(9) When a report on a rule is made by the Legislative Counsel under subsection (7)(b)(A) of this section, the Legislative Counsel shall send a copy of the report and any determinations made under subsection (8) of this section to each state agency concerned. The interim committee may direct the Legislative Counsel to send a copy of the determinations to the presiding officer of a house of the Legislative Assembly, who may refer the determinations to any legislative committee concerned. [Formerly 171.709; 1993 c.729 §7; 1997 c.602 §4; 2001 c.156 §1; 2009 c.81 §4]

Note: See note under 183.710 (Definitions for ORS 183.710 to 183.725).

Law Review Cita­tions

14 WLJ 14 (1977)

Chapter 183

Notes of Decisions

A legislative delega­tion of power in terms as broad as those used in [former] ORS 471.295 (1) places upon the administrative agency a responsibility to es­tab­lish standards by which the law is to be applied. Sun Ray Drive-in Dairy, Inc. v. Ore. Liquor Control Comm., 16 Or App 63, 517 P2d 289 (1973)

Administrative regula­tion providing that failure to perform responsibilities adequately was a ground for employee's dismissal. Palen v. State Bd. of Higher Educ., 18 Or App 442, 525 P2d 1047 (1974), Sup Ct review denied

Where it was determined that agency invalidly terminated substantive policy, trial court did not have authority to order agency to resume policy in absence of validly adopted agency rule. Burke v. Children's Services Division, 39 Or App 819, 593 P2d 1262 (1979), aff'd 288 Or 533, 607 P2d 141 (1980)

"Trending factors" published by the Depart­ment of Revenue and used to appraise prop­erty for purposes of prop­erty taxa­tion are not "rules" within the meaning of this chapter. Borden Inc. v. Dept. of Rev., 286 Or 567, 595 P2d 1372 (1979)

Appellate court may review pro­ceed­ing meeting defini­tion of contested case whether or not pro­ceed­ing was formal administrative hearing. Patton v. State Bd. of Higher Ed., 293 Or 363, 647 P2d 931 (1982)

Circuit court could not entertain ac­tion for declaratory judg­ment di­rected at PERS, because PERS is subject to APA, which provides exclusive method for review of its ac­tions. FOPPO v. County of Marion, 93 Or App 93, 760 P2d 1353 (1988), Sup Ct review denied

Board of Educa­tion approval of textbook for use in state public schools was not "rule," but was "order in other than contested case," and jurisdic­tion for judicial review is in circuit court. Oregon Env. Council v. Oregon State Bd. of Ed., 307 Or 30, 761 P2d 1322 (1988)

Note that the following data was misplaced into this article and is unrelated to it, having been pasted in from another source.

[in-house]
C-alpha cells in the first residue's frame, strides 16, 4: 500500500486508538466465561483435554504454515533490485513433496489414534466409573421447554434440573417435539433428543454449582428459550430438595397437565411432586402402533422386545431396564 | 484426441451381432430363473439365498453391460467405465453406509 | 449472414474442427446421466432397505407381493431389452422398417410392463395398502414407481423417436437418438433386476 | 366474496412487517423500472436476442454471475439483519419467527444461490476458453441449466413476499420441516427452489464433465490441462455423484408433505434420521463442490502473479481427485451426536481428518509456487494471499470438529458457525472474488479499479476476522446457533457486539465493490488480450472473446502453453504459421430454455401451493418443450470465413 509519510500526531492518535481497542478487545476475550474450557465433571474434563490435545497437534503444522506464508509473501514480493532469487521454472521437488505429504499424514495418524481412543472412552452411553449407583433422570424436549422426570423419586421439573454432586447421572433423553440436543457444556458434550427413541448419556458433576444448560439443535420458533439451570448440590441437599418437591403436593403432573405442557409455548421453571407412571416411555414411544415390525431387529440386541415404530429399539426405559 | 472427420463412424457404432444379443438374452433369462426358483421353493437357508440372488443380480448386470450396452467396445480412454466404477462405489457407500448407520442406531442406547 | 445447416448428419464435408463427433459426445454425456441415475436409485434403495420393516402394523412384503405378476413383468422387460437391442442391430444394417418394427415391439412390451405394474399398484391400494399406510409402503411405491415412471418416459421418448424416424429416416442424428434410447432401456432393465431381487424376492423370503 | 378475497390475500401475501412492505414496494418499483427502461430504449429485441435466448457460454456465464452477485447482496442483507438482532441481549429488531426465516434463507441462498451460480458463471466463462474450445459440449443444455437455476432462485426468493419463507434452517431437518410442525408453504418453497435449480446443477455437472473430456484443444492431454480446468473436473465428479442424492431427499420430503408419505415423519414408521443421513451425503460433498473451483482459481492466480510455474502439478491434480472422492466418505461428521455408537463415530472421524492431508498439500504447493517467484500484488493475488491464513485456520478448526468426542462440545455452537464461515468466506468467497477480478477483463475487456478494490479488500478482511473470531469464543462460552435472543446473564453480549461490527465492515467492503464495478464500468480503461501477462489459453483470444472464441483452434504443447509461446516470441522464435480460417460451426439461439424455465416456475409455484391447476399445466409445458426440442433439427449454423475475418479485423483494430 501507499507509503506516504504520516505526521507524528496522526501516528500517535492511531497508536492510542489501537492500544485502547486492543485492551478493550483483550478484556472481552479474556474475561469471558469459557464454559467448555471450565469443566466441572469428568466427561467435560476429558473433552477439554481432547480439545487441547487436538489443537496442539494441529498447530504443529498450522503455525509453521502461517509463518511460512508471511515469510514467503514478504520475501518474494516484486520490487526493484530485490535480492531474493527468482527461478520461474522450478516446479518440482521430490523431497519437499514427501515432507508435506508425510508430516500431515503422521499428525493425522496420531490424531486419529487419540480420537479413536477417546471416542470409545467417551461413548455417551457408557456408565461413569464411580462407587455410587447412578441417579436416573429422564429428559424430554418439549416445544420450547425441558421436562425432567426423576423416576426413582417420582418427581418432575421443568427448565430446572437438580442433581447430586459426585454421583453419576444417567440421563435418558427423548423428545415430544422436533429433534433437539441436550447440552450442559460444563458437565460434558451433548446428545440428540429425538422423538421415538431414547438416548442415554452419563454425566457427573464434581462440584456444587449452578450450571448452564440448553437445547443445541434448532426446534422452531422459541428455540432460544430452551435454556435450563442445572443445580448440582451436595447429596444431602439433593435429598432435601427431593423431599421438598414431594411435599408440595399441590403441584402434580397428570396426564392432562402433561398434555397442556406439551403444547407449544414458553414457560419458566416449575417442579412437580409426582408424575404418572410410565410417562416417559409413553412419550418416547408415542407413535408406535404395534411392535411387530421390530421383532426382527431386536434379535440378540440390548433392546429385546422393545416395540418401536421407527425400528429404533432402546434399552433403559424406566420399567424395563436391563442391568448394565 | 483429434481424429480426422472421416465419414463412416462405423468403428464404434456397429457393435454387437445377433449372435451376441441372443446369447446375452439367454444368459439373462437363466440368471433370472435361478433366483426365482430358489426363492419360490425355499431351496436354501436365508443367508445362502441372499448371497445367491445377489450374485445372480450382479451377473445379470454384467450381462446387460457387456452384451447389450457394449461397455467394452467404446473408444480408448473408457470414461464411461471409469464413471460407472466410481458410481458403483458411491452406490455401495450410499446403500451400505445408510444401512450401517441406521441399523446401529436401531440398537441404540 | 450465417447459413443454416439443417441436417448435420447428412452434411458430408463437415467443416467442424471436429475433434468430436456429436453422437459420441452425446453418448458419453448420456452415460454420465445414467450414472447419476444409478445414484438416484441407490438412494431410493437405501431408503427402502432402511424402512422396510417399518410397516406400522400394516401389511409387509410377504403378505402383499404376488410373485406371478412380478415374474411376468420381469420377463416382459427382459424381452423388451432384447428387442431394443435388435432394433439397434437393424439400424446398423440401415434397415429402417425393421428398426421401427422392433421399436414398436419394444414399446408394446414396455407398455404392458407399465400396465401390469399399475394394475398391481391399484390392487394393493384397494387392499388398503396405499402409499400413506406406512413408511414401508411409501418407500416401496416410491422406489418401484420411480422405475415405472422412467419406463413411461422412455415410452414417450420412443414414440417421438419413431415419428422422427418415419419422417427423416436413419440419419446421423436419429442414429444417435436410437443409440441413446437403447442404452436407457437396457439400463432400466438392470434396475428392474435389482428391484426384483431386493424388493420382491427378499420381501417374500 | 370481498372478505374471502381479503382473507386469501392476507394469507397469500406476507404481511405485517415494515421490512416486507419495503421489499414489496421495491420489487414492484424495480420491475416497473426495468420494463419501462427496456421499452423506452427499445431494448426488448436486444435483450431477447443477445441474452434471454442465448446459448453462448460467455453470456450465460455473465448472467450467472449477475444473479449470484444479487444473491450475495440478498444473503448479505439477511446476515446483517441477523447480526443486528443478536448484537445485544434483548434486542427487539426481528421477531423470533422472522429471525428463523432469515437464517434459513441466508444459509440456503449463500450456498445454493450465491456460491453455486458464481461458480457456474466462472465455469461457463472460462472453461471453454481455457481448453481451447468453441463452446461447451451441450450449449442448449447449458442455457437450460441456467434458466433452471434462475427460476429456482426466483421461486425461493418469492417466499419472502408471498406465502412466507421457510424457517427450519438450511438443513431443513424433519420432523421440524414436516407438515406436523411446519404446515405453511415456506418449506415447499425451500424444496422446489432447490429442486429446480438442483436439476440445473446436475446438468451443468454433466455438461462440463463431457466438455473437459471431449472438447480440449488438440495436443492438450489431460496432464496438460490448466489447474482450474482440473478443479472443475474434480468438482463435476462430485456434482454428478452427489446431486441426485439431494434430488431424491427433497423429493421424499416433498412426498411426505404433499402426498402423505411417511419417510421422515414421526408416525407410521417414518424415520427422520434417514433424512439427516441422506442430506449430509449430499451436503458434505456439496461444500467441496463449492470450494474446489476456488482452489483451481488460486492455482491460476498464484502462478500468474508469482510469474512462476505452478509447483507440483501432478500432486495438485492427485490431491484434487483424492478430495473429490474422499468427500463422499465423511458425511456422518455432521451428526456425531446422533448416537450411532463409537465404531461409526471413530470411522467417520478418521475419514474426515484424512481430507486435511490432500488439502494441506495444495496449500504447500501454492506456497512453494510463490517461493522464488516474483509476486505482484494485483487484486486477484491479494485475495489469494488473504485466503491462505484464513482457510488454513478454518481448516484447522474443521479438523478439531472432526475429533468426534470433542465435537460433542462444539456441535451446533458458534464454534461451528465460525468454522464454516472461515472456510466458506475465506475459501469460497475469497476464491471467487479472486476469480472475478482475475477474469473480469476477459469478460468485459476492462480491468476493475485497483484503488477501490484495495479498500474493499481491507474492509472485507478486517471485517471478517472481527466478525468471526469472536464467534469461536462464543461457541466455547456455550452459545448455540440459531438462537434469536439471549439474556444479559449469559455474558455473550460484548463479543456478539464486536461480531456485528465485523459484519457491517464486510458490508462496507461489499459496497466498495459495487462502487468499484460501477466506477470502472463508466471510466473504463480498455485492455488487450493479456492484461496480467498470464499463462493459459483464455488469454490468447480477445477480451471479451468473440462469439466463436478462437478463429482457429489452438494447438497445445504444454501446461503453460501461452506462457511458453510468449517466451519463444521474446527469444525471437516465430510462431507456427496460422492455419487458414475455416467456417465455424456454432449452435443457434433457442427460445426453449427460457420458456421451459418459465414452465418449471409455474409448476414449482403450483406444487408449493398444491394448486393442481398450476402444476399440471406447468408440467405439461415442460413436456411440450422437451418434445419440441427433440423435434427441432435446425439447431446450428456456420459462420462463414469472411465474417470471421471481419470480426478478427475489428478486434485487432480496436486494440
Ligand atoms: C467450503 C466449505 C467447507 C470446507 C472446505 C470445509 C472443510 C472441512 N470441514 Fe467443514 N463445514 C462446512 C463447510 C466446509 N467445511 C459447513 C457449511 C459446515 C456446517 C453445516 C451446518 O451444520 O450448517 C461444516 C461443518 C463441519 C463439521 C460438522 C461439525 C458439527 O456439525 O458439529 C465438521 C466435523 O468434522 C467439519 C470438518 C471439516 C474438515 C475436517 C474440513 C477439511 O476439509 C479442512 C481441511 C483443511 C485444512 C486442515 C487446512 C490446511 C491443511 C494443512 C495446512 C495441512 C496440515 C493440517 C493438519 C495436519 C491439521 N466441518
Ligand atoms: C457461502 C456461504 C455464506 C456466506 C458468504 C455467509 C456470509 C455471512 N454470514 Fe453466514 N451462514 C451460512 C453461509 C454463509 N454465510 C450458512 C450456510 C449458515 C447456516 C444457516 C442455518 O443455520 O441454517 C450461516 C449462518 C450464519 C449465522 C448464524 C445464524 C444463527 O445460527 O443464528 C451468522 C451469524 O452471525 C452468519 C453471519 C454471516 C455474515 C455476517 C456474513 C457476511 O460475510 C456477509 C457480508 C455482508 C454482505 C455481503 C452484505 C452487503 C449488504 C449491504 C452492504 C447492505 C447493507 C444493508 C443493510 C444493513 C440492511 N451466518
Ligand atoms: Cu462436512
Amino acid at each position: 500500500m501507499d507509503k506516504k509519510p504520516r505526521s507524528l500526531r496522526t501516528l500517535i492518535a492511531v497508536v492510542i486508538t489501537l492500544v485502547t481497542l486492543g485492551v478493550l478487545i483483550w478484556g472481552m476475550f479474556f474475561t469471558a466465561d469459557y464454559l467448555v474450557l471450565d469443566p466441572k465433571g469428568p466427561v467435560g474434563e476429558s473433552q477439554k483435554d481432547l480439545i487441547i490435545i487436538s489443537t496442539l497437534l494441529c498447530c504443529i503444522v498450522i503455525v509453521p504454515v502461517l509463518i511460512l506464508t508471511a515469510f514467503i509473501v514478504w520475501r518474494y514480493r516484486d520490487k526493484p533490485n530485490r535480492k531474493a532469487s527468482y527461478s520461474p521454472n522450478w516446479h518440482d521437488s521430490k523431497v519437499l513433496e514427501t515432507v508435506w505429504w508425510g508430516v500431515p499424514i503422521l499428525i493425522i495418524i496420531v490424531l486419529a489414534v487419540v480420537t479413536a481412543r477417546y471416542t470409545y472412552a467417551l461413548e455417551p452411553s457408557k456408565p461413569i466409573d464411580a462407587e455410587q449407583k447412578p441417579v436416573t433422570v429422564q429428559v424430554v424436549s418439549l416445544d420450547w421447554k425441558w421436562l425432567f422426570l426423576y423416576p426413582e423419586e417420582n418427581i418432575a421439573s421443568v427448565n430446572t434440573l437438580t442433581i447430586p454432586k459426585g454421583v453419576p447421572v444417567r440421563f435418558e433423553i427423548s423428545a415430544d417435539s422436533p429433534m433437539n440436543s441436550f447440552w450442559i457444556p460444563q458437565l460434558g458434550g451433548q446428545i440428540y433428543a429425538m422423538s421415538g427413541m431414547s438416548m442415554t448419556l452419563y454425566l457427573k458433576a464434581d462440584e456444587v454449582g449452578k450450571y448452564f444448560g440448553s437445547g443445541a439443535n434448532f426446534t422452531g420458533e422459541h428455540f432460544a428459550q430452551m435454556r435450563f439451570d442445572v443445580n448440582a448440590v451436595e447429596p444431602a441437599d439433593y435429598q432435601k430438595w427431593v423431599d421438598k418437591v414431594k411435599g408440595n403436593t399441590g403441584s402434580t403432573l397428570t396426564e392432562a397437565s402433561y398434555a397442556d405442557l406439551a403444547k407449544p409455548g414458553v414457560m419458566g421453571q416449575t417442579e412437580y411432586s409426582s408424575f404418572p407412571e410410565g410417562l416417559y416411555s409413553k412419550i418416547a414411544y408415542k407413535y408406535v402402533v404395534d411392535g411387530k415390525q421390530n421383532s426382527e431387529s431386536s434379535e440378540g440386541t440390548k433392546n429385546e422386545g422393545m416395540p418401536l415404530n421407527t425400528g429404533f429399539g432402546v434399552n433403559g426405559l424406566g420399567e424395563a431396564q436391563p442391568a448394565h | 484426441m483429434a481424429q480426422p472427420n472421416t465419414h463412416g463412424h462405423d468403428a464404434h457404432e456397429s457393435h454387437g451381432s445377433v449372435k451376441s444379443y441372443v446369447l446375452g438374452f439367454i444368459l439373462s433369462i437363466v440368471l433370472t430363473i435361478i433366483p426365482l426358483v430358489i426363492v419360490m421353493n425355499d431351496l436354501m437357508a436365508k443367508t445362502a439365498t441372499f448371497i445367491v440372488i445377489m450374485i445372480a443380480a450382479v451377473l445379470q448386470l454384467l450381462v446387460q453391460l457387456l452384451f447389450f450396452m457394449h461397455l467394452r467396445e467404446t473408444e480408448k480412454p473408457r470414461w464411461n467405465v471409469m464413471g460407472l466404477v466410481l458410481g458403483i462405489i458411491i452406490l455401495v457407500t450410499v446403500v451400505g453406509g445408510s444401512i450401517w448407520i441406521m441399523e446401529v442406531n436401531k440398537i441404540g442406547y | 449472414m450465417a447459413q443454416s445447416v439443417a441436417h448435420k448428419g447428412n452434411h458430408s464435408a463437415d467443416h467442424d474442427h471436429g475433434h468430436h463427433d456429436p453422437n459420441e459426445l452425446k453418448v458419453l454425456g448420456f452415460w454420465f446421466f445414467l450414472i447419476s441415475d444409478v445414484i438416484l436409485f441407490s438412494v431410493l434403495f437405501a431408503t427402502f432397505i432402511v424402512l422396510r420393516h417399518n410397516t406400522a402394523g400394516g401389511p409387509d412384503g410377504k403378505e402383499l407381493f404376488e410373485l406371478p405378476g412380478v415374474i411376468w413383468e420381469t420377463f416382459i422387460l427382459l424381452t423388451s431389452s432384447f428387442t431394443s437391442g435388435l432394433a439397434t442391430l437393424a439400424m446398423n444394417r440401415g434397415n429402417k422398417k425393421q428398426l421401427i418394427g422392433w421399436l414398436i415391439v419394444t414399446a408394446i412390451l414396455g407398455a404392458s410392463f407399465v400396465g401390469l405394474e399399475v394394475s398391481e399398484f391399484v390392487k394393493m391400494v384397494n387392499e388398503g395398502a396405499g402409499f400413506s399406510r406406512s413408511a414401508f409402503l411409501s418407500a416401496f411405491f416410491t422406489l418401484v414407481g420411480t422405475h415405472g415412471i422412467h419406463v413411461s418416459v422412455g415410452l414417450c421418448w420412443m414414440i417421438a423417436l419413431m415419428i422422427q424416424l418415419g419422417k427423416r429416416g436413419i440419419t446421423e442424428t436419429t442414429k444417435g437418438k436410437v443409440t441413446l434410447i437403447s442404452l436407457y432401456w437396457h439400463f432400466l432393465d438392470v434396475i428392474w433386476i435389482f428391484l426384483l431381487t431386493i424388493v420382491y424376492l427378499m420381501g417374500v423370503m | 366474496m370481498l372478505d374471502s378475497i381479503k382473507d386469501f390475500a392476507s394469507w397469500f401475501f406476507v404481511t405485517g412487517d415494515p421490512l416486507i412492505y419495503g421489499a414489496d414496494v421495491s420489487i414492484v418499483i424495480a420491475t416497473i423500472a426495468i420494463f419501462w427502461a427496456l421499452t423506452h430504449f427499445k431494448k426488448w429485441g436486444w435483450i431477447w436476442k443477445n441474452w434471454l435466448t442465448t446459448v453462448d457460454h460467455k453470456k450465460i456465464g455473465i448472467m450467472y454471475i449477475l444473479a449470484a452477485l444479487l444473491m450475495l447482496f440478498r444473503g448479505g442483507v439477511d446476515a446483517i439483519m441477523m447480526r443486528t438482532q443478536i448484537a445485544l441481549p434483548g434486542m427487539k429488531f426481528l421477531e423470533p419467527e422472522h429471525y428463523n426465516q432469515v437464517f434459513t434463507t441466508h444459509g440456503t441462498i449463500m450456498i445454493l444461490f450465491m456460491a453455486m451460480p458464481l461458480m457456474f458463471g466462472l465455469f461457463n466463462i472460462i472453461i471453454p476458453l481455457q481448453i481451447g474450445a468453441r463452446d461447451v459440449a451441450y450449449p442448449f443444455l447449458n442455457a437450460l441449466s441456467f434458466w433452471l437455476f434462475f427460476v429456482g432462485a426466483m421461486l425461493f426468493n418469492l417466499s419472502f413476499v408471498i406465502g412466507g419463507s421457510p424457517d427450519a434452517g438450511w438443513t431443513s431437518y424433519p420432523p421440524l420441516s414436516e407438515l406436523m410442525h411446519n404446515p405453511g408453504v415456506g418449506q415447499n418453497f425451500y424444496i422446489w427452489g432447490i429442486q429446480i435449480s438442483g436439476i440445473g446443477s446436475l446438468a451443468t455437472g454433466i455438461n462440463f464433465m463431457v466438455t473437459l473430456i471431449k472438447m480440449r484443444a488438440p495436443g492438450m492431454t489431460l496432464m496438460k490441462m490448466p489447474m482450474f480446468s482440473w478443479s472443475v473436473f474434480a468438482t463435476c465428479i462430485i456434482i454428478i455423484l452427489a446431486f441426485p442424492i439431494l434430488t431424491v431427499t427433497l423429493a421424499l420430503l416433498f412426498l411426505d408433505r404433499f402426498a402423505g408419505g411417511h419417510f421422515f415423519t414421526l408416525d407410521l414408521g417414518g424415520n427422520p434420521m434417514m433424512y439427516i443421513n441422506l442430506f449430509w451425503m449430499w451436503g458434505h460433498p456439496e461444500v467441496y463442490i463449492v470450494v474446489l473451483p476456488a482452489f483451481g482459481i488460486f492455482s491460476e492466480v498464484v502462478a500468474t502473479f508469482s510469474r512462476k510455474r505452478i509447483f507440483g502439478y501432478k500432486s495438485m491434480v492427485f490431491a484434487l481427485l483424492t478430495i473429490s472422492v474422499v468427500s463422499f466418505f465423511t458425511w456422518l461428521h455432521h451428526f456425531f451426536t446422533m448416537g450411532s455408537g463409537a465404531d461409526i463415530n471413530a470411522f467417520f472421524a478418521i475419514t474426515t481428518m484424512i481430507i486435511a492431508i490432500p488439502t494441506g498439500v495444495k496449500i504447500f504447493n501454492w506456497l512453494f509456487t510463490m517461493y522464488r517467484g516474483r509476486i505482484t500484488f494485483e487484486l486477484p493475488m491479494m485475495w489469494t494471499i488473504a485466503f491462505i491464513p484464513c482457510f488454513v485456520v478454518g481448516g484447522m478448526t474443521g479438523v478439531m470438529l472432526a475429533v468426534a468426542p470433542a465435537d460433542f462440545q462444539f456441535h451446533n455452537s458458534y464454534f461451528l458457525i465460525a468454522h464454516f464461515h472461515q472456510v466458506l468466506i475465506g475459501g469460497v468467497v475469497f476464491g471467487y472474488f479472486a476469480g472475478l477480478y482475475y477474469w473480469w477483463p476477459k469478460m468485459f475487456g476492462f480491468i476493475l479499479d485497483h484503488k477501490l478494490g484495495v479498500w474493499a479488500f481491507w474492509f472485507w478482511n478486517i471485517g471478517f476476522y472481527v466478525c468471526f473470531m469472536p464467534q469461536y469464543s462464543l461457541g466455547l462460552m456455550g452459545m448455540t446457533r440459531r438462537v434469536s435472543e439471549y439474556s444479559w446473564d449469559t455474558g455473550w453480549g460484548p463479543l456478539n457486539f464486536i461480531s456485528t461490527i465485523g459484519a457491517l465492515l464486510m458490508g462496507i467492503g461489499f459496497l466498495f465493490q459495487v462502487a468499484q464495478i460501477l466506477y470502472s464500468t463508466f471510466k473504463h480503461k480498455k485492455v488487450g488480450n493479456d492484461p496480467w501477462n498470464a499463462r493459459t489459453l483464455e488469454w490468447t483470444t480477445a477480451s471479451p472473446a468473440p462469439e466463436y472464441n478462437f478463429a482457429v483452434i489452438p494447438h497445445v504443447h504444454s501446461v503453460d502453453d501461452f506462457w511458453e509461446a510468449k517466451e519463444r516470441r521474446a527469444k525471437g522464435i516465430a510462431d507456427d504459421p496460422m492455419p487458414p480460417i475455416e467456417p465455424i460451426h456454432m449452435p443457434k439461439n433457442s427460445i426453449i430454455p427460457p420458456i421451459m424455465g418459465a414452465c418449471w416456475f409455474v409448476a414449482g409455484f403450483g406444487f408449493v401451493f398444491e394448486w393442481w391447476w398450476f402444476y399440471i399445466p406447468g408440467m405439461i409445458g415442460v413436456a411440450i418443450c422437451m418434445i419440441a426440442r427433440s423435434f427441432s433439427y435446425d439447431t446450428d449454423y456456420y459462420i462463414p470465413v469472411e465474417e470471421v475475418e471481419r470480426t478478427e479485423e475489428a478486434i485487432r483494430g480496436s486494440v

Preponderance of evidence standard applies where initial license applica­tion is denied based on willful fraud. Sobel v. Board of Pharmacy, 130 Or App 374, 882 P2d 606 (1994), Sup Ct review denied

Completed Cita­tions

Wright v. Bateson, 5 Or App 628, 485 P2d 641 (1971), Sup Ct review denied, cert. denied, 405 US 930 (1972)

Atty. Gen. Opinions

State Speed Control Board subject to Administrative Procedures Act, (1974) Vol 36, p 1024; proxy voting at board meeting, (1974) Vol 36, p 1064; student con­duct pro­ceed­ings as "contested cases," (1976) Vol 37, p 1461; rulemaking authority of Statewide Health Coordinating Council and of Certificate of Need Appeals Board, (1977) Vol 38, p 1229; Oregon Medical Insurance Pool is funda­mentally private-sector body, under virtually total private control, created by state to fulfill public purpose and is not state agency or public body subject to Administrative Procedures Act (APA), (1989) Vol 46, p 155

Law Review Cita­tions

51 OLR 245 (1971); 53 OLR 364, 365 (1974); 10 WLJ 373, 420 (1974); 13 WLJ 499, 517, 525, 537 (1977); 57 OLR 334 (1978); 22 WLR 355 (1986); 36 WLR 219 (2000)


1 Legislative Counsel Committee, CHAPTER 183—Administrative Procedures Act; Legislative Review of Rules; Civil Penalties, https://­www.­oregonlegislature.­gov/­bills_laws/­ors/­ors183.­html (2015) (last ac­cessed Jul. 16, 2016).
 
2 Legislative Counsel Committee, Annotations to the Oregon Revised Stat­utes, Cumulative Supplement - 2015, Chapter 183, https://­www.­oregonlegislature.­gov/­bills_laws/­ors/­ano183.­html (2015) (last ac­cessed Jul. 16, 2016).
 
3 OregonLaws.org assembles these lists by analyzing references between Sections. Each listed item refers back to the current Section in its own text. The result reveals relationships in the code that may not have otherwise been apparent.